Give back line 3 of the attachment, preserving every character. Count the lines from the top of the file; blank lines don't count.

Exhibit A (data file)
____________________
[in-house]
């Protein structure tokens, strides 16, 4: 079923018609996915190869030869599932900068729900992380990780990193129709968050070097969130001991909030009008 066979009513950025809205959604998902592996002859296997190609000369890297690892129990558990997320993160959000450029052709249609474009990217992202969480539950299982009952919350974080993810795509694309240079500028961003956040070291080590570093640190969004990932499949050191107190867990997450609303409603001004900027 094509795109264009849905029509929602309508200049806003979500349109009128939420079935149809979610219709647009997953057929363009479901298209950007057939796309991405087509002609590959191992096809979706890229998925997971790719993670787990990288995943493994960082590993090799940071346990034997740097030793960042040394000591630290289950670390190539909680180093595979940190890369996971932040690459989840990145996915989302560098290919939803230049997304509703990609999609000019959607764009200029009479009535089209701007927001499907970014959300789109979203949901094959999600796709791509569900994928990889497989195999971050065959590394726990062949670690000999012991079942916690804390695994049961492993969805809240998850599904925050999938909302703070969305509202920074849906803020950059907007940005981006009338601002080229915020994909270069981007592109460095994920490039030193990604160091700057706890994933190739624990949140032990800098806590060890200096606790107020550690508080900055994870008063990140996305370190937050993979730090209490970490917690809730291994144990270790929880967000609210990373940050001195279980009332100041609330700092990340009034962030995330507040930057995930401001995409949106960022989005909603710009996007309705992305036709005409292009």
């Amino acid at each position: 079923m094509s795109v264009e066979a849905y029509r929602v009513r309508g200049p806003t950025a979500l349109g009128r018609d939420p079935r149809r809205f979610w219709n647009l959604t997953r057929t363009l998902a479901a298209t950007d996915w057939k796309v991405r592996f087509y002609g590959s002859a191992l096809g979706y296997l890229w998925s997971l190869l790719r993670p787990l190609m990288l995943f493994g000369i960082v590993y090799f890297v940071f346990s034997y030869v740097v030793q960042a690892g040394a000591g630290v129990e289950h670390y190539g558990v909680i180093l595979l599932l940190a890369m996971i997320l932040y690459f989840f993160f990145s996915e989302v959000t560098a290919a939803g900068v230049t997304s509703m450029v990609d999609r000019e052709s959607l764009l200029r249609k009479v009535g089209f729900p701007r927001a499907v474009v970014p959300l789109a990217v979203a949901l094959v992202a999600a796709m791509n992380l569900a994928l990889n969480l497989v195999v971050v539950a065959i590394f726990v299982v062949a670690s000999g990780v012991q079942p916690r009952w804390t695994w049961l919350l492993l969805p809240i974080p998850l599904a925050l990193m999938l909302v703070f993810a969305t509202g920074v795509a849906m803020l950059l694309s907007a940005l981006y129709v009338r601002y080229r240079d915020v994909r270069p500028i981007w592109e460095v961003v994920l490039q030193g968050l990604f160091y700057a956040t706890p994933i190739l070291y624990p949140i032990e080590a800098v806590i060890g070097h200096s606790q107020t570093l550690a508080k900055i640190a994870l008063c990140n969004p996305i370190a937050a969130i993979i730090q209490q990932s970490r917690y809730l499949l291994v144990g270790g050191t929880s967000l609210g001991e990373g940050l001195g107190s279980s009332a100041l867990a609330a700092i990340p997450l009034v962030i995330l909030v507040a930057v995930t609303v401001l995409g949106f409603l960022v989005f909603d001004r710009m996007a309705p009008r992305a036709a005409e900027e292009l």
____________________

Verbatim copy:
């Amino acid at each position: 079923m094509s795109v264009e066979a849905y029509r929602v009513r309508g200049p806003t950025a979500l349109g009128r018609d939420p079935r149809r809205f979610w219709n647009l959604t997953r057929t363009l998902a479901a298209t950007d996915w057939k796309v991405r592996f087509y002609g590959s002859a191992l096809g979706y296997l890229w998925s997971l190869l790719r993670p787990l190609m990288l995943f493994g000369i960082v590993y090799f890297v940071f346990s034997y030869v740097v030793q960042a690892g040394a000591g630290v129990e289950h670390y190539g558990v909680i180093l595979l599932l940190a890369m996971i997320l932040y690459f989840f993160f990145s996915e989302v959000t560098a290919a939803g900068v230049t997304s509703m450029v990609d999609r000019e052709s959607l764009l200029r249609k009479v009535g089209f729900p701007r927001a499907v474009v970014p959300l789109a990217v979203a949901l094959v992202a999600a796709m791509n992380l569900a994928l990889n969480l497989v195999v971050v539950a065959i590394f726990v299982v062949a670690s000999g990780v012991q079942p916690r009952w804390t695994w049961l919350l492993l969805p809240i974080p998850l599904a925050l990193m999938l909302v703070f993810a969305t509202g920074v795509a849906m803020l950059l694309s907007a940005l981006y129709v009338r601002y080229r240079d915020v994909r270069p500028i981007w592109e460095v961003v994920l490039q030193g968050l990604f160091y700057a956040t706890p994933i190739l070291y624990p949140i032990e080590a800098v806590i060890g070097h200096s606790q107020t570093l550690a508080k900055i640190a994870l008063c990140n969004p996305i370190a937050a969130i993979i730090q209490q990932s970490r917690y809730l499949l291994v144990g270790g050191t929880s967000l609210g001991e990373g940050l001195g107190s279980s009332a100041l867990a609330a700092i990340p997450l009034v962030i995330l909030v507040a930057v995930t609303v401001l995409g949106f409603l960022v989005f909603d001004r710009m996007a309705p009008r992305a036709a005409e900027e292009l």